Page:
When you hear the word sports you probably think basketball, baseball, or football. When you read fitness you may imagine intense daily workouts at a gym. As a person with a bleeding disorder you may not be able to participate in these activities.
The next time you hear the words sports and fitness, consider that physical activity—through safe sports and exercises—will strengthen your musculoskeletal system and reduce extra weight. The real benefit: your joints will become more stable and you’ll be less likely to have bleeds and pain.
A Center for Disease Control and Prevention (CDC) study showed that being overweight was strongly associated with limited joint range-of-motion. This was true regardless of the severity of the bleeding disorder. However, it’s not just about being overweight.
Just a few of the benefits of being physically fit:
It increases your energy level.
It boosts your mood and attitude.
It helps your body adjust to even routine activities that can cause a bleed and other complications, especially in joints and muscles weakened by lack of movement.
Some considerations when thinking about getting active:
Your current fitness level and goals.
Don’t compare yourself to others. This is about you and not your peers.
How comfortable are you with physical activity? Just like a car, you can’t start off at 55 mph. You’ll need to work your way through the gears. Everyone has to start at zero and work up at different rates. You will get there! Do you have some limitations? An honest assessment of your fitness level will help you reach your goals quicker.
What do you want to accomplish by being active? Make a list: Is your goal overall health or weight management? A specific event (like a Hemophilia Walk)? Or do you just want to play sports with your friends? Just like in other areas of your life, setting goals (fitness goals in this case) gives you something to work toward; you can create a plan and chart your progress, so you know when you’ve accomplished your goals.
Examine your games and wellness thoughts with your Hemophilia Treatment Center (HTC) group prior to getting everything rolling.
We’ve all heard the hosts on infomercials for gym equipment and exercise recordings express, “Address your primary care physician prior to starting any activity program wellness schedule.” Heed this generally excellent guidance and converse with your therapy group before you start a game or working out. Probably you have been meeting with your draining issue treatment group as of now, so they realize you pretty well. They’ll have your well being records, including data about draining episodes and other ailments, and will track down your pattern and keep tabs on your development starting there.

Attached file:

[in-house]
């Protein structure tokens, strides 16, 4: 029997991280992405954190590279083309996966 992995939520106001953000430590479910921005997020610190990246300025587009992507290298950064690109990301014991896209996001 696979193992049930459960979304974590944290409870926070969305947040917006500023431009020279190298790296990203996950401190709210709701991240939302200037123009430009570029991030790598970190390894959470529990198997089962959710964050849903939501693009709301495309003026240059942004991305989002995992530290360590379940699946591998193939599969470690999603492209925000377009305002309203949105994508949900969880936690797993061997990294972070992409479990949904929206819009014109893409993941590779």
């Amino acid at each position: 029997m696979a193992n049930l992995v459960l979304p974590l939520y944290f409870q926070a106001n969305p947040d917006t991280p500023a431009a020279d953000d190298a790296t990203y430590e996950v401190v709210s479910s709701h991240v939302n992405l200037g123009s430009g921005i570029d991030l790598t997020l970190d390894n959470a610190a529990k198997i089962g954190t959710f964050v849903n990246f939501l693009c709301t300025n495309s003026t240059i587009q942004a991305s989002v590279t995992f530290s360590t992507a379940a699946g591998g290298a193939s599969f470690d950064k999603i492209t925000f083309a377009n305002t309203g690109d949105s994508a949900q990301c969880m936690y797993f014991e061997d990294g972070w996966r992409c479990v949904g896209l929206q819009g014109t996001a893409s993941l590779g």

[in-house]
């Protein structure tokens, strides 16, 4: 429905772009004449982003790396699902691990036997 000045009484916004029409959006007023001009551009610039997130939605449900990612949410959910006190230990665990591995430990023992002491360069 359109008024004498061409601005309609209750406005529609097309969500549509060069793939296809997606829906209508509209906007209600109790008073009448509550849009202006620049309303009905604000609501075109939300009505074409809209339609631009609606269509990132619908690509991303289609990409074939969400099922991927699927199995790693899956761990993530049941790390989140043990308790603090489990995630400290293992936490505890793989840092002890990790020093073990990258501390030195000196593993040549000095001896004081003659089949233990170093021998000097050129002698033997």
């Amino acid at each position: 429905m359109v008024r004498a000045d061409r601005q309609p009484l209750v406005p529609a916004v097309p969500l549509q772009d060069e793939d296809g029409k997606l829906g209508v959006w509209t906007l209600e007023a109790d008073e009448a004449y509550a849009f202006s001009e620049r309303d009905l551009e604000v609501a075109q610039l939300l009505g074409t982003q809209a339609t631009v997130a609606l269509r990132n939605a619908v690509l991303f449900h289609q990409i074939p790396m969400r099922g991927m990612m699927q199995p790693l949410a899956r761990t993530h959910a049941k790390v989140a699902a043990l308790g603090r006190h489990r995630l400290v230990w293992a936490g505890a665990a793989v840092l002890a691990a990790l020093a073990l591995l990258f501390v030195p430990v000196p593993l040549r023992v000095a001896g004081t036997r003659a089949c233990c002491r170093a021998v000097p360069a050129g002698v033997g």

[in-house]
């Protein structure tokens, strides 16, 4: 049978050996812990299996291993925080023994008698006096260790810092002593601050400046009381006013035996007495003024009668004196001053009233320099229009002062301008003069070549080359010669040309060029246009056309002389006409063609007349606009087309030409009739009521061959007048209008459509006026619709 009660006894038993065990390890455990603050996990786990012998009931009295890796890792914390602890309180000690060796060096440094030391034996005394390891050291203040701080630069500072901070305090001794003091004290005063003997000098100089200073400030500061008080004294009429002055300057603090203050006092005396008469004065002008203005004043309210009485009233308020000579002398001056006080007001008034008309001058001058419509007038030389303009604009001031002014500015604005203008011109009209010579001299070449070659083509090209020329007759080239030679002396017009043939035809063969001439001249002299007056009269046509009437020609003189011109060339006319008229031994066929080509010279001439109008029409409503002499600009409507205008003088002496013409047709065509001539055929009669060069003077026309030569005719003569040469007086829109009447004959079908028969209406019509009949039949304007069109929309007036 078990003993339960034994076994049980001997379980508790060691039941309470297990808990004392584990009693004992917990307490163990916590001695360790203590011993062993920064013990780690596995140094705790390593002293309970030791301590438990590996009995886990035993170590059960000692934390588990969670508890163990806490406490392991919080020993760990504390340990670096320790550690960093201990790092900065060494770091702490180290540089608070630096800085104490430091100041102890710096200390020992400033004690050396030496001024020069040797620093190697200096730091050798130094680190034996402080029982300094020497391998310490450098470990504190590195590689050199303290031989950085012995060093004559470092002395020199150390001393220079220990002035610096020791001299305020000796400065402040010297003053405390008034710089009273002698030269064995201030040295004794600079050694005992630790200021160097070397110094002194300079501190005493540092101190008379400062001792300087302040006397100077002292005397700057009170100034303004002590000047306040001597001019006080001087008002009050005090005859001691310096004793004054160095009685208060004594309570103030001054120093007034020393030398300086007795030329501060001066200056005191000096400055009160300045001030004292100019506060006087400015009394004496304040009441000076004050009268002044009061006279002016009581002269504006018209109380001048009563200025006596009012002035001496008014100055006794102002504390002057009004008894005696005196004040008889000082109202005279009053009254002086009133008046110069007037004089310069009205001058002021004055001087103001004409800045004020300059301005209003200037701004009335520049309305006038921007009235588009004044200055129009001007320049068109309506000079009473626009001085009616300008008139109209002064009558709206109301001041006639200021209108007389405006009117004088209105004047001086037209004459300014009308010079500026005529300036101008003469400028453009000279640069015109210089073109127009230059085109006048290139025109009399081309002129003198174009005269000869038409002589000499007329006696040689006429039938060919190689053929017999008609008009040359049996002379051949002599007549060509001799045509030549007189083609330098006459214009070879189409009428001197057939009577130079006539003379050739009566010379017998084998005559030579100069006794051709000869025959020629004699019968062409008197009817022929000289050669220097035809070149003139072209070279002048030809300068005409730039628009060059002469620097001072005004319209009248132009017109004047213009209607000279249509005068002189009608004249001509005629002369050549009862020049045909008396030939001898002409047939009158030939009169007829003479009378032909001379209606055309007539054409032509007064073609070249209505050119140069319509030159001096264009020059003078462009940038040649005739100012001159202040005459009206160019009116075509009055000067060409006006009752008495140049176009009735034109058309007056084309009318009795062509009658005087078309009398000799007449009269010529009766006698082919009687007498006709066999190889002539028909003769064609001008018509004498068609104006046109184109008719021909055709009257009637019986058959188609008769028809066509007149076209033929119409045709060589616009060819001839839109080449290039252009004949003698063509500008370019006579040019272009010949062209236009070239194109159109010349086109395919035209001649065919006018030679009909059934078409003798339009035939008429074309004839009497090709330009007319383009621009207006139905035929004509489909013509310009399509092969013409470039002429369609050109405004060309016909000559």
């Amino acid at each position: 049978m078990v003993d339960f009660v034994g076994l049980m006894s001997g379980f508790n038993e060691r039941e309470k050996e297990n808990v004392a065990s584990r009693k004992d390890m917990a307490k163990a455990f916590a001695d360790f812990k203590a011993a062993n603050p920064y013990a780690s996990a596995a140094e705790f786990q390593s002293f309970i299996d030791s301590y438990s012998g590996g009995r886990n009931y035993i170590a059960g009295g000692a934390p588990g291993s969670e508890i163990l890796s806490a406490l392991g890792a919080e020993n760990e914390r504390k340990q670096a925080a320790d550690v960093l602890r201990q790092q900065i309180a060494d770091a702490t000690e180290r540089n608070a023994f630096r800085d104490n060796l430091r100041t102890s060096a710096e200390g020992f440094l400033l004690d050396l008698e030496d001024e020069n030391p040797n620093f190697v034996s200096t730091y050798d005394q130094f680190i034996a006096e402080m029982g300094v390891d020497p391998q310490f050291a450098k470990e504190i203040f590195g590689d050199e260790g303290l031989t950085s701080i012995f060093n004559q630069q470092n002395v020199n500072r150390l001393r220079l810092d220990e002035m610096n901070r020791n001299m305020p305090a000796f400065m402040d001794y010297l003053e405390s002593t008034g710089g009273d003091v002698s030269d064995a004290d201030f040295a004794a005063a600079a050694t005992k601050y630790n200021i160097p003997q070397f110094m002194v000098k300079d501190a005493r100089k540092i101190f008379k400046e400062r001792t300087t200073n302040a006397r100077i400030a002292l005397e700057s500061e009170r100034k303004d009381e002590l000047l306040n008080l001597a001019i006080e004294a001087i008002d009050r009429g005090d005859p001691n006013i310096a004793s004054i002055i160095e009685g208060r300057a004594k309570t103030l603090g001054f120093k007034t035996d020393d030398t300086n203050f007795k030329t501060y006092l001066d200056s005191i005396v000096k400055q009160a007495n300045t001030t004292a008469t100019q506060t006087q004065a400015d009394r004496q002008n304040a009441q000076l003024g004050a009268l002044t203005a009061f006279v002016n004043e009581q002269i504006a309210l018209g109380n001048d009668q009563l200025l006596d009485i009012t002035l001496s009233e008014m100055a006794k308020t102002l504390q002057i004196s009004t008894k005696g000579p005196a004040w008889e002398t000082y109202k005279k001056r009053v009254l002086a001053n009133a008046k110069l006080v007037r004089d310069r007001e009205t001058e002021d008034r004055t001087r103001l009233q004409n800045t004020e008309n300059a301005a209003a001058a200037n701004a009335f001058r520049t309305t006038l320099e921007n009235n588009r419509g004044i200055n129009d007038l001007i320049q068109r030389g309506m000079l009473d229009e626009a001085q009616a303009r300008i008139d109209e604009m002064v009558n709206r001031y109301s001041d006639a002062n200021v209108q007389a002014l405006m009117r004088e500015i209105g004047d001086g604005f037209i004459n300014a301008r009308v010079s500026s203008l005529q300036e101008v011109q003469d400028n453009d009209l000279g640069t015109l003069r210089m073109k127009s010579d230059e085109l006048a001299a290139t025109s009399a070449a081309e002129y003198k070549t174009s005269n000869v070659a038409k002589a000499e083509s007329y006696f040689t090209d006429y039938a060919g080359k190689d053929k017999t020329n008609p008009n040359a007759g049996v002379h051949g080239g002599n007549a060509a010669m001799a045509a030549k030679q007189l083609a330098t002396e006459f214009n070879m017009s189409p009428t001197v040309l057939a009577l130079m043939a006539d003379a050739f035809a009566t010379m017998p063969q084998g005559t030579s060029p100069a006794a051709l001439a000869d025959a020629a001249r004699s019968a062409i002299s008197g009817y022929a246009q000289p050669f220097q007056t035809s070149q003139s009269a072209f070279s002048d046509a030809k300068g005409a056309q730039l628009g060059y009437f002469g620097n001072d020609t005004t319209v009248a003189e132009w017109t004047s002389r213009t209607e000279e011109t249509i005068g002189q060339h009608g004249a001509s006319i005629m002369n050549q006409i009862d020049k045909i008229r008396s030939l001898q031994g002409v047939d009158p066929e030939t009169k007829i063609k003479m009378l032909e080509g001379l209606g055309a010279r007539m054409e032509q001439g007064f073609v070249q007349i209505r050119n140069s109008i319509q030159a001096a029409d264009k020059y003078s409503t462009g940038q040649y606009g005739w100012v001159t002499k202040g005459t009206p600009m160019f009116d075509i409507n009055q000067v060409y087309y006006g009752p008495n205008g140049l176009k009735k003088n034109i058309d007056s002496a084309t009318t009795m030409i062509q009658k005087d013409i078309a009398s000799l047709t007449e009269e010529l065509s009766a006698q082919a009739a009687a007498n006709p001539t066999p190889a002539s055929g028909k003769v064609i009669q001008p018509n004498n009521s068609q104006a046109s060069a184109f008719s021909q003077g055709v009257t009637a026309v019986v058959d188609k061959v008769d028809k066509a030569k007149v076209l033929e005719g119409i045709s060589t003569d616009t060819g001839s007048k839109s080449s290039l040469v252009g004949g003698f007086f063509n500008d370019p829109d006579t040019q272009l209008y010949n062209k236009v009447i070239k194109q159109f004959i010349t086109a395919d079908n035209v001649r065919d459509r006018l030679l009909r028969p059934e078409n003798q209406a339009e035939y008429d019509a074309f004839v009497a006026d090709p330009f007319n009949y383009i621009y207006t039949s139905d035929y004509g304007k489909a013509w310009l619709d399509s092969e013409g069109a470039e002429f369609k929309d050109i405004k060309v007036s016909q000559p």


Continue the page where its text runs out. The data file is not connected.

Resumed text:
Your HTC group can:
Examine exercises that will help and, all the more critically, not hurt your body.
Recommend ways of changing the exercises you believe should do to limit the gamble of injury and dying.
Audit your implantation or prophylaxis routine and assist you with changing it, if essential, to accommodate your expanded movement plan.
Help you make adjustments if you do get injured or have a bleed.
Advocate for you. They can talk with your teachers, coaches, and even other medical staff to help promote your being physically active and help you avoid risks.
Treating when explicit exercises diminishes the chances of a drain.
While you may be treating prophylactic (which will make it easier and safer for you to take part in many activities), bleeding due to injury or overuse is still a possibility.
Whether you’re on a regular prophylaxis routine or treat prior to your activity, discuss with your treatment team when you should treat based on your activity.
Ideally, the activity should take place soon after treatment, when your clotting factor level is at its peak. Depending on the physical activity and any incidents that may have occurred, you may wish to treat afterwards.
Try not to play through injuries!
All injuries need adequate time to heal. If you don’t take the time needed to recover, you could end up with long-term or permanent joint and tissue damage.
Use the R.I.C.E. protocol (Rest, Ice, Compress, and Elevate).
Talk with your treatment team about your treatment options and to determine when you can continue certain physical activities.
Also Read: Three way of life changes that can help you an ideal body weight